Jerry Sandusky’s wife smiled as she took the witness stand on Tuesday to defend him against charges he sexually abused boys in their home and on Penn State’s campus, and jurors also heard police investigators contradict themselves and psychological experts duel regarding evaluations of the defendant.
Dottie Sandusky said she remembered most but not all of the eight men who have accused her husband of abusing them as children. She told jurors she did not see him have inappropriate contact with them through the years as they visited the couple’s home or traveled with them.
She described her 45-year marriage to the former Penn State assistant football coach, but lead prosecutor Joe McGettigan appeared to stump her when he asked why the men might lie in making the accusations.
“I don’t know what it would be for,” she said, with a slight shake of her head.
A large portion of the day’s testimony, which included
11 character witnesses, consisted of a defense psychologist, Elliott Atkins, who told jurors he believes Jerry Sandusky has a personality disorder that might explain letters addressed to one of his accusers, while prosecutors countered with psychiatrist Dr. John Sebastian O’Brien II, who said that was not the case but that he might suffer from some other problem, possibly psychosexual disorder with a focus on pre-adolescents.
Judge John Cleland told jurors the case remains on track for defense testimony to likely conclude this morning, closing statements Thursday morning and deliberations to begin that afternoon.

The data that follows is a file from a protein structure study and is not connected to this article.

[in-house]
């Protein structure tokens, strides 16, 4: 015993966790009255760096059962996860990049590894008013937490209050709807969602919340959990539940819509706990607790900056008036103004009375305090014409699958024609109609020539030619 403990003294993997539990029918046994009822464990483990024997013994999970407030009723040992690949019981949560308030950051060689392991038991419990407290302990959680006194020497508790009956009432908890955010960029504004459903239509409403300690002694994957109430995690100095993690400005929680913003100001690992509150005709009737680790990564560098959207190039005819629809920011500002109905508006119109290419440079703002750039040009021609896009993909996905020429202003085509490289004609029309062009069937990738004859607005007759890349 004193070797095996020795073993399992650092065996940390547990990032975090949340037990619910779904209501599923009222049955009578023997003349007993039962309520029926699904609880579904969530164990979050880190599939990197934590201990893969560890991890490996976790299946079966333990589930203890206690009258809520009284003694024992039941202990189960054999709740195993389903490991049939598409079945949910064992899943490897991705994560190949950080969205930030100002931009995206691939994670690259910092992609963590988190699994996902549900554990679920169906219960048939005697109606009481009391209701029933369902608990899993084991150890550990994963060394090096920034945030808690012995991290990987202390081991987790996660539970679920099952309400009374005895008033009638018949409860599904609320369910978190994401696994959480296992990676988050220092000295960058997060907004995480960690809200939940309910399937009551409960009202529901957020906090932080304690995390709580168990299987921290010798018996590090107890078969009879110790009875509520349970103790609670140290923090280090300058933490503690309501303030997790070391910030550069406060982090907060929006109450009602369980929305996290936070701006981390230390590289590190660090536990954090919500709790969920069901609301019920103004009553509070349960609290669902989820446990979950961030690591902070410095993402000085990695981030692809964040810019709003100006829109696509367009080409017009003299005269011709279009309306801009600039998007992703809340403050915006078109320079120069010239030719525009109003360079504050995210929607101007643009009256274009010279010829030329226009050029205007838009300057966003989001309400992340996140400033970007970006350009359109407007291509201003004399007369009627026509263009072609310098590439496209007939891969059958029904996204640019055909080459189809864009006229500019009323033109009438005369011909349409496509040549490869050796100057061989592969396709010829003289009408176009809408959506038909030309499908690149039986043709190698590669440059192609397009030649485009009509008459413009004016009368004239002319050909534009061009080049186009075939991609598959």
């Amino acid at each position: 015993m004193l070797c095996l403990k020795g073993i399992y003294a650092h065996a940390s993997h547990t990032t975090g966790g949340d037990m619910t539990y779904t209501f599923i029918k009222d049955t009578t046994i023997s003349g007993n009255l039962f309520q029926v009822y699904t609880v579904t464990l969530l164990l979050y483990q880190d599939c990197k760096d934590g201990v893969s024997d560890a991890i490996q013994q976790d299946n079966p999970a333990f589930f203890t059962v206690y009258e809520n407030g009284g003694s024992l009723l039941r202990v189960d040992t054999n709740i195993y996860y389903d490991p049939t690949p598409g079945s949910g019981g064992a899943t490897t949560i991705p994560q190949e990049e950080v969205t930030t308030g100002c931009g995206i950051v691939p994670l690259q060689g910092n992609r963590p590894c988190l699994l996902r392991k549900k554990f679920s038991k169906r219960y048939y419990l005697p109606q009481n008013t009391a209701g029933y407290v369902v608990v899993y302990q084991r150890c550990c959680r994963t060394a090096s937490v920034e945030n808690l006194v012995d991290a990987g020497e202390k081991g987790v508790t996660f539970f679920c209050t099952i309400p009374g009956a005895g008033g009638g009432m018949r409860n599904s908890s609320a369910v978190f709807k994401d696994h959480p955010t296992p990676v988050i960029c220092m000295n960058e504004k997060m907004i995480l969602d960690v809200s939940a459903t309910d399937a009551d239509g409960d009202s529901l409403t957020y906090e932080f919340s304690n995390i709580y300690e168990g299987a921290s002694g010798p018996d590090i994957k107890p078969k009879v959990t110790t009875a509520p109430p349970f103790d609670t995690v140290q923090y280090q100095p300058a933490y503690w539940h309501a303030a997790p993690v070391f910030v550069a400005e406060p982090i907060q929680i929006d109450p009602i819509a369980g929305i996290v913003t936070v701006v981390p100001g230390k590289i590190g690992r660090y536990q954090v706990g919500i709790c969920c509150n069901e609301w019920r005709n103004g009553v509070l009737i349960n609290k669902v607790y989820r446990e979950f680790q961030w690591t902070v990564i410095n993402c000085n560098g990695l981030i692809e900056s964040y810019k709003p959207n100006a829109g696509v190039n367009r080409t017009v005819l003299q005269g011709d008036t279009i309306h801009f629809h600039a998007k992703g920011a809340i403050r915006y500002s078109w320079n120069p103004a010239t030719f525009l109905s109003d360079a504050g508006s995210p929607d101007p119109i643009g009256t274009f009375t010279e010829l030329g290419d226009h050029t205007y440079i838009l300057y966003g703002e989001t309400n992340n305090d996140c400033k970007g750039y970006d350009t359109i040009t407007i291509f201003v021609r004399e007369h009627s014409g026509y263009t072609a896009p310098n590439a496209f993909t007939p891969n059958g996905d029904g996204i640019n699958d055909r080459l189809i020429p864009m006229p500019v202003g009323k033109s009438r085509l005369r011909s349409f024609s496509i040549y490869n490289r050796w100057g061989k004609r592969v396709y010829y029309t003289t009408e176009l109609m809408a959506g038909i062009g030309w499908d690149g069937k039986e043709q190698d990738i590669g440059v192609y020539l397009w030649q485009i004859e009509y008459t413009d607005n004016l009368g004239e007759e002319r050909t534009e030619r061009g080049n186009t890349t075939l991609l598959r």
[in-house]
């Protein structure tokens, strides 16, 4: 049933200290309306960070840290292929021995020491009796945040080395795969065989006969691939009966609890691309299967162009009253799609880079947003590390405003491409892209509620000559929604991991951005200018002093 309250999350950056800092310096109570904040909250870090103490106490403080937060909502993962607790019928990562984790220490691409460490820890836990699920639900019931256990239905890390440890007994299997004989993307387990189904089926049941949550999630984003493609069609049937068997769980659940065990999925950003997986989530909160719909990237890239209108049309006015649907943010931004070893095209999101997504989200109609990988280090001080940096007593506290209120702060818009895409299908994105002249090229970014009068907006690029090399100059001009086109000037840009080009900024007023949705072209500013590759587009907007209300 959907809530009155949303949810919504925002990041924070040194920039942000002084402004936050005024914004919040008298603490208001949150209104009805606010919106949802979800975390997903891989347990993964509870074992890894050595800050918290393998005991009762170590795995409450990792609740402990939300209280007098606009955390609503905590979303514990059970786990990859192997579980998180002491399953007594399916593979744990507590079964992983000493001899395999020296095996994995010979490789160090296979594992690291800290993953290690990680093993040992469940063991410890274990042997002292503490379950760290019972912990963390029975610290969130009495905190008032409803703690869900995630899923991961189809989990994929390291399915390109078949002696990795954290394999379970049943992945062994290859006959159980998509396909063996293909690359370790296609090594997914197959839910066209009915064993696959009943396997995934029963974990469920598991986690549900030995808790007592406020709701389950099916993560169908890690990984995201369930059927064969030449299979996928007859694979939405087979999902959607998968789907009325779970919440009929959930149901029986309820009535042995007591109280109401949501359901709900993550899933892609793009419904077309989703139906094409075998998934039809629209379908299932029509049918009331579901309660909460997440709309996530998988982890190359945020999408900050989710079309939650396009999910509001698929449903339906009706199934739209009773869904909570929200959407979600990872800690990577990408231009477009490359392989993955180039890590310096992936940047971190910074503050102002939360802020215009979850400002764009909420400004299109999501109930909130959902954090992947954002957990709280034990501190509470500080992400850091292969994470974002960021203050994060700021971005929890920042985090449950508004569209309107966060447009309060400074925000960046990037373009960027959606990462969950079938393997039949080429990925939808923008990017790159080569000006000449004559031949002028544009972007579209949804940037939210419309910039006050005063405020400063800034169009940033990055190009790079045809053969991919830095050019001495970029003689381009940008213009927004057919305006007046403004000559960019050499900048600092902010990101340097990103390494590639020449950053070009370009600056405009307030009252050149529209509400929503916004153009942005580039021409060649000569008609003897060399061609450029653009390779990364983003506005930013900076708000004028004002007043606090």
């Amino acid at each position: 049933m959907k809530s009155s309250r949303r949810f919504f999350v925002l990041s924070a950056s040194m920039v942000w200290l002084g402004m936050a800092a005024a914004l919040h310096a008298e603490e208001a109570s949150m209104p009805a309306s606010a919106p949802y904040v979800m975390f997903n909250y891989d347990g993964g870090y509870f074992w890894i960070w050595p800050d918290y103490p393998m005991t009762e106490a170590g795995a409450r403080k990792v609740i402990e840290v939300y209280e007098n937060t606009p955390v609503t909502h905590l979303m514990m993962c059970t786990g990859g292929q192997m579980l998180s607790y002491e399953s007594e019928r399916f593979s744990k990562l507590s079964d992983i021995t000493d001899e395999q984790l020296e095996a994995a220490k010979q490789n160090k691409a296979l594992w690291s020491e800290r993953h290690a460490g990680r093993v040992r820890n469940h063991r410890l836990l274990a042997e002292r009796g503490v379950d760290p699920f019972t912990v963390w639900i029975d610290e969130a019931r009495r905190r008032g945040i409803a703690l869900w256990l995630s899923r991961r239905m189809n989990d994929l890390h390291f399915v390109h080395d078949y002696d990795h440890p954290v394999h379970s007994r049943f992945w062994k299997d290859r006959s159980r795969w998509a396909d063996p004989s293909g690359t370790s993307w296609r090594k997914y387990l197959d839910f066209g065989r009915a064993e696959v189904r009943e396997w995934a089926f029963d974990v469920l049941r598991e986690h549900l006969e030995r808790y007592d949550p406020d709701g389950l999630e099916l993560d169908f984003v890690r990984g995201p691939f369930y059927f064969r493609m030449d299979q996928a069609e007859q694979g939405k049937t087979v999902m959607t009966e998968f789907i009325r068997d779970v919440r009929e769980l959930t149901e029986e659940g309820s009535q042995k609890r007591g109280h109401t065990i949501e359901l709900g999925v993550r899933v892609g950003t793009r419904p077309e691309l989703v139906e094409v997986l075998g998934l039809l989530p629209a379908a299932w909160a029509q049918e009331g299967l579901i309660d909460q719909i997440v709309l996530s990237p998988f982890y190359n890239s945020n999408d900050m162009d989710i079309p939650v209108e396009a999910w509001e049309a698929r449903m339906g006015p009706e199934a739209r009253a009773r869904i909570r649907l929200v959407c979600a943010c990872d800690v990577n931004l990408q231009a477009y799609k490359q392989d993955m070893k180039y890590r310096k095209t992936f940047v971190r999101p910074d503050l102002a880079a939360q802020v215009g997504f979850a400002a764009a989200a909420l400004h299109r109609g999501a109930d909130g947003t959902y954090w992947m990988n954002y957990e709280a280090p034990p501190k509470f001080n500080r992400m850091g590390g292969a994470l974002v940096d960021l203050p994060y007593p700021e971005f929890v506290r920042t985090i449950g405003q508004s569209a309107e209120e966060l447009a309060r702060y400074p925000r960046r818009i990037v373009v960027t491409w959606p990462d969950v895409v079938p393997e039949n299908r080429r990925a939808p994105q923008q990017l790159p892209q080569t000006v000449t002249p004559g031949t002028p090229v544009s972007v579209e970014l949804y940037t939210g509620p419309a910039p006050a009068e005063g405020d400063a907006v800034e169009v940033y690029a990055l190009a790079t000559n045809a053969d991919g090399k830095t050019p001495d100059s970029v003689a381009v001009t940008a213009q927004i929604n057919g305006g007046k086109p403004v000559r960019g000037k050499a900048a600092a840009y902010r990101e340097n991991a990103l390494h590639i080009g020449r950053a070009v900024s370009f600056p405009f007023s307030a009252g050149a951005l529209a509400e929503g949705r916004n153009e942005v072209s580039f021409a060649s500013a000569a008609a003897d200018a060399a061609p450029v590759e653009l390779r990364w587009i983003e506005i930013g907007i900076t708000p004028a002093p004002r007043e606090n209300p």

Dottie Sandusky has stood by her husband, posting his bail, accompanying him to court proceedings and in December issuing a statement that proclaimed his innocence and said that accusers were making up their stories.
Part of the defense strategy is clearly to show that the details of accusers’ stories are wrong, but Dottie Sandusky was unable to say with much precision how often certain boys would stay in the couple’s State College home.
Police handling of an initial interview with Victim 4 may have helped the defense. Now-retired Cpl. Joseph A. Leiter testified police “never told any of them what anyone else had ever told us” before jurors were played a tape of that interview, in which Leiter told Victim 4 that they had been told by others that oral sex and a rape had occurred. Leiter also said that “in some of our interviews ... we did” tell accusers that others had come forward.
Also, Leiter told jurors after a recess that he had discussed his testimony with Trooper Scott Rossman over the break, shortly after Rossman told jurors that such a discussion had not occurred.
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